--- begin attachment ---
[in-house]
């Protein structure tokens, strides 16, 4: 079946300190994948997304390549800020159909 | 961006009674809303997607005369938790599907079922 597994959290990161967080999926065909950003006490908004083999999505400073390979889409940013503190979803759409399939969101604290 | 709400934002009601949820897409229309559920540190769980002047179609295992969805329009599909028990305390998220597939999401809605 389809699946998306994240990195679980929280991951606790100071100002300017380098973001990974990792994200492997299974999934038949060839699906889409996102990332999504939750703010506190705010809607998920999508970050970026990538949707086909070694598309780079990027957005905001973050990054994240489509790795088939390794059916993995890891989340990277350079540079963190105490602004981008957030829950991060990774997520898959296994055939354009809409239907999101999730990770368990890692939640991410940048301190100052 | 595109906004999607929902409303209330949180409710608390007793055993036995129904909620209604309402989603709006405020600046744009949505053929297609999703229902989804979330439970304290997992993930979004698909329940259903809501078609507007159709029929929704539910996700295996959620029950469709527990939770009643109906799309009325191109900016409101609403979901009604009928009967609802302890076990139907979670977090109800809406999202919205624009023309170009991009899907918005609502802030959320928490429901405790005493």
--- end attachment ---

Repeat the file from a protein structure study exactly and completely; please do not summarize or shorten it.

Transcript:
[in-house]
């Protein structure tokens, strides 16, 4: 079946300190994948997304390549800020159909 | 961006009674809303997607005369938790599907079922 597994959290990161967080999926065909950003006490908004083999999505400073390979889409940013503190979803759409399939969101604290 | 709400934002009601949820897409229309559920540190769980002047179609295992969805329009599909028990305390998220597939999401809605 389809699946998306994240990195679980929280991951606790100071100002300017380098973001990974990792994200492997299974999934038949060839699906889409996102990332999504939750703010506190705010809607998920999508970050970026990538949707086909070694598309780079990027957005905001973050990054994240489509790795088939390794059916993995890891989340990277350079540079963190105490602004981008957030829950991060990774997520898959296994055939354009809409239907999101999730990770368990890692939640991410940048301190100052 | 595109906004999607929902409303209330949180409710608390007793055993036995129904909620209604309402989603709006405020600046744009949505053929297609999703229902989804979330439970304290997992993930979004698909329940259903809501078609507007159709029929929704539910996700295996959620029950469709527990939770009643109906799309009325191109900016409101609403979901009604009928009967609802302890076990139907979670977090109800809406999202919205624009023309170009991009899907918005609502802030959320928490429901405790005493």